Duncan, O'Malley Making the Most of Boston
Tactics Differ but Goal the Same for Presumptive 2006 Rivals: Meet,
Greet and Raise Money
By Tim Craig
Washington Post Staff Writer
Wednesday, July 28, 2004; Page A26
BOSTON, July 27 -- Baltimore Mayor Martin O'Malley watched from a
skybox, schmoozing with Democratic strategist Donna Brazile, as former
president Bill Clinton addressed the Democratic National Convention
On the convention floor below, Montgomery County Executive Douglas M.
Duncan sat with the Maryland delegation.
Wednesday night, O'Malley will be at the podium, delivering a
seven-minute speech on homeland security. Duncan will, once again, be
sitting with the Maryland delegation.
For the two men most likely to compete for the Democratic nomination in
Maryland's 2006 governor's race, this week's experience in Boston could
not be more different. O'Malley is being whisked by a security detail
and a half-dozen aides from event to event as he burnishes his
credentials as a national Democratic star. Duncan moves through the
crowd with a couple of aides as he homes in on the local political
leaders who could help him secure the nomination.
"He is running a different campaign," Duncan said of his potential
rival. "I'll let him do that. . . . I spend my time with the Maryland
delegation. I've always believed in grass roots."
Duncan knows what it's like to be upstaged: At the convention four
years ago, then-Lt. Gov. Kathleen Kennedy Townsend was the media
darling and ultimately the 2002 Democratic candidate for governor.
Duncan, now in his third term as county executive, also knows that the
national attention she received did not translate into a victory in
Face-to-face time with delegates, Duncan and other party leaders say,
is far more important at this early stage of a campaign.
"Doug is very good at building relationships," said Rep. Albert R. Wynn
(Md.), a Duncan supporter. "At this stage, the important thing should
be building those relationships."
Delegates say his efforts are paying off.
"Duncan has always been grass roots," said Del. Carolyn J.B. Howard
(Prince George's). "I'm not saying that it's hurting O'Malley, but what
I will say, it's not hurting Duncan."
But O'Malley is reaching out to the Maryland delegation as well. The
one-term mayor has a well-organized outreach effort to keep his name --
and his message -- in front of Maryland Democrats in Boston.
Each morning, the delegates receive a four-page, green and white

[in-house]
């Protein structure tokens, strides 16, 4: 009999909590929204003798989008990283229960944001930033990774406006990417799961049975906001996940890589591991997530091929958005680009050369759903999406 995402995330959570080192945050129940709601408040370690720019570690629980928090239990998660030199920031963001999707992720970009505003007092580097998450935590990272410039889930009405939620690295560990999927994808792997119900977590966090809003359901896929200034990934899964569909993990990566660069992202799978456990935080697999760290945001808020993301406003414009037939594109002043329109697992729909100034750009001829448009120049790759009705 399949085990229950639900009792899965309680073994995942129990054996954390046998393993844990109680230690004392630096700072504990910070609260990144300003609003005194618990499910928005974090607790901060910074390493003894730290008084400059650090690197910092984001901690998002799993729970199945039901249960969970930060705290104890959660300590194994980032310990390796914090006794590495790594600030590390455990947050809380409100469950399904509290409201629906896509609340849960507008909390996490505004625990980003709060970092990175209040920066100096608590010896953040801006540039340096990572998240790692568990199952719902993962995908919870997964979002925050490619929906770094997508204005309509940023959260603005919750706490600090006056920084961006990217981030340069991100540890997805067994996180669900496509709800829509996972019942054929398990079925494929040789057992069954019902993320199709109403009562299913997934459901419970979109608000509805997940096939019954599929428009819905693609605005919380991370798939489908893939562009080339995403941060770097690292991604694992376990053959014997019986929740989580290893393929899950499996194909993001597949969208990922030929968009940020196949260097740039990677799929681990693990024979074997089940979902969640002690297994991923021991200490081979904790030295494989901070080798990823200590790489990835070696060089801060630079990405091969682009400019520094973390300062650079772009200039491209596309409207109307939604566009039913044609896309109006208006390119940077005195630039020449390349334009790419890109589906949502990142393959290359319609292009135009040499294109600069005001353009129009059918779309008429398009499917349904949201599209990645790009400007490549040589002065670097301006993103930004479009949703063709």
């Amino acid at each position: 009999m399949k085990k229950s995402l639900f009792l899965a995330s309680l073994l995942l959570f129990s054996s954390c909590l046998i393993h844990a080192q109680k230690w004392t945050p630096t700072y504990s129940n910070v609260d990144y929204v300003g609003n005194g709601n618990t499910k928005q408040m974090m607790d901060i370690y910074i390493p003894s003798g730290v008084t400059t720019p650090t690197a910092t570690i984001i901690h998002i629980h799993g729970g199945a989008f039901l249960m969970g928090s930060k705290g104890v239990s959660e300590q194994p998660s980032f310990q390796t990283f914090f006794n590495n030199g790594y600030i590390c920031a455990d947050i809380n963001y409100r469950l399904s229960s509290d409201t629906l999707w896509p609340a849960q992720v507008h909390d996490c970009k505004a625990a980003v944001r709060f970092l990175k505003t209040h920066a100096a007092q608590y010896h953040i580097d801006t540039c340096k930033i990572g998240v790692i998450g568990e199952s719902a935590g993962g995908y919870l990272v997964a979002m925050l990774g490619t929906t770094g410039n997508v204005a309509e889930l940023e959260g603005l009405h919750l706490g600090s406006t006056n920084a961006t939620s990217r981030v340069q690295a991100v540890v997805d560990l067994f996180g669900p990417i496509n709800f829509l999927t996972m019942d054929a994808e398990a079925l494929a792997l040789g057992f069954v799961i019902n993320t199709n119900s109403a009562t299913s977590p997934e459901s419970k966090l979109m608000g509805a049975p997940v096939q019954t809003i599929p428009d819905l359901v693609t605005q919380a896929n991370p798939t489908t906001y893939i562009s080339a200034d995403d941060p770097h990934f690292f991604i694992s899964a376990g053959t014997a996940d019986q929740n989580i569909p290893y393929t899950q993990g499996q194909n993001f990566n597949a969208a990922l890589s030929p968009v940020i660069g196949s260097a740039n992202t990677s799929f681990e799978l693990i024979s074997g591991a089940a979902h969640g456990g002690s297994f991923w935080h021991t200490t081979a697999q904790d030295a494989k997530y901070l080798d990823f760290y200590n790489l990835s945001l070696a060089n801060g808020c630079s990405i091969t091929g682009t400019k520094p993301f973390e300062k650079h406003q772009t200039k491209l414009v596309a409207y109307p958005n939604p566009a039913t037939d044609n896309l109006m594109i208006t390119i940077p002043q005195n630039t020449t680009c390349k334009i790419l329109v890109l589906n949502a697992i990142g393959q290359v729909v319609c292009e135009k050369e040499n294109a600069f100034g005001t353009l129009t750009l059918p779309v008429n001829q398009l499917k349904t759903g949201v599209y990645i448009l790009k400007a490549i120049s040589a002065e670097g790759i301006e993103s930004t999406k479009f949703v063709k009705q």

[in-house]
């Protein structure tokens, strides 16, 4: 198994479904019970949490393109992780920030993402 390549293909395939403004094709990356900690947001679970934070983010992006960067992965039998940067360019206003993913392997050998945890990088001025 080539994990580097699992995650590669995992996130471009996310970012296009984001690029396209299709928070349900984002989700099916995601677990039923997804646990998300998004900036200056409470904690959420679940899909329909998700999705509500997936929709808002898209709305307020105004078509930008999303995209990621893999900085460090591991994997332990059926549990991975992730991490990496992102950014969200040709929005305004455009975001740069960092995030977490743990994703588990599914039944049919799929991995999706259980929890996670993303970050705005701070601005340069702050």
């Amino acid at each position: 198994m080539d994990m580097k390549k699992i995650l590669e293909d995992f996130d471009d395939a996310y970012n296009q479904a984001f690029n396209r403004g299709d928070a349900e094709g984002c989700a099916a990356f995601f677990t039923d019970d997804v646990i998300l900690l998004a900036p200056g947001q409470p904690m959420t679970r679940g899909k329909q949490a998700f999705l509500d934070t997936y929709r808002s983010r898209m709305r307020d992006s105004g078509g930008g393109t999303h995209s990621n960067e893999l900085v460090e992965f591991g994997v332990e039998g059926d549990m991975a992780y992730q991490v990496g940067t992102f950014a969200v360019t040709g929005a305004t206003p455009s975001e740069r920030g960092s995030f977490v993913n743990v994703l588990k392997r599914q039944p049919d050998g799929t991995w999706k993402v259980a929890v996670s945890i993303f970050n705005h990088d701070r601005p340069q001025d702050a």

"O'Malley Convention News" letter that features a personal message from
the mayor, the weather forecast for the day and the convention theme.
"You already feel a little of that tension in the room when people are
handing out the literature," said Montgomery County State's Attorney
Douglas F. Gansler.
On Tuesday, O'Malley distributed a gift bag to all Maryland delegates
and their guests. The bag contained a DVD that features a biography of
the mayor and his past campaign commercials.
And as an Irishman who plays in a rock band, O'Malley's March, the
mayor has also been taking his charismatic personality to the streets
of Boston, a city rich in Irish heritage. On Monday night, some
Democrats said O'Malley stole the show when he sang and played guitar
at a fundraiser for Thomas P. O'Neill III, the son of the late House
speaker Thomas P. "Tip" O'Neill Jr.
"If he was not running for governor of Maryland, he could be mayor of
Boston" quipped Del. Peter Franchot (D-Montgomery), who attended the
"It's a target-rich environment for mediocre Irish folk singers," said
O'Malley, who is refusing to discuss a possible gubernatorial bid until
after he completes his campaign to be reelected mayor in November.
To add to his accolades, the mayor will receive an award Wednesday from
the John F. Kennedy School of Government at Harvard University for his
signature program: CitiStat, a computerized effort to monitor the
performance of Baltimore's agencies. Democratic leaders say he landed a
prime-time slot for his speech in part because of his ties to former
Colorado senator Gary Hart. Throughout the week, O'Malley has been
sitting for interviews, many of them set up by the national party.
For aspiring politicians, there are few better venues to explore a
potential run for office than a national party nominating convention,
with most of the state Democratic leaders and party activists gathered
in one location.
The convention also gives O'Malley and Duncan easy access to a network
of wealthy Democratic donors, whom political analysts say they will
have to tap if they are to match Republican Gov. Robert L. Ehrlich
Jr.'s expected fundraising efforts.
O'Malley has brought his chief fundraiser, Colleen Martin Lauer, to the
convention, and he plans a reception after his speech for his
supporters and potential donors. Duncan held a similar reception
Tuesday, with O'Malley and his wife in attendance.
Thomas F. Schaller, an associate professor of government at the
University of Maryland-Baltimore County, said O'Malley's prominence at
the convention might give him the upper hand when it comes to raising
"He is recognized as a Democratic Party rising star, and people will
get a whiff of that," Schaller said, adding that there could be a
backlash among Maryland Democrats if O'Malley appears to be too focused
on the national party.
So far, many Maryland delegates say it is too early to tell whether
Duncan or O'Malley will receive the biggest boost from their efforts in
Boston this week. "We like Doug Duncan in Montgomery County, but we
recognize Martin O'Malley is like a movie star," said Louise Gallun,
vice chairman of the Montgomery County Democratic Central Committee.
© 2004 The Washington Post Company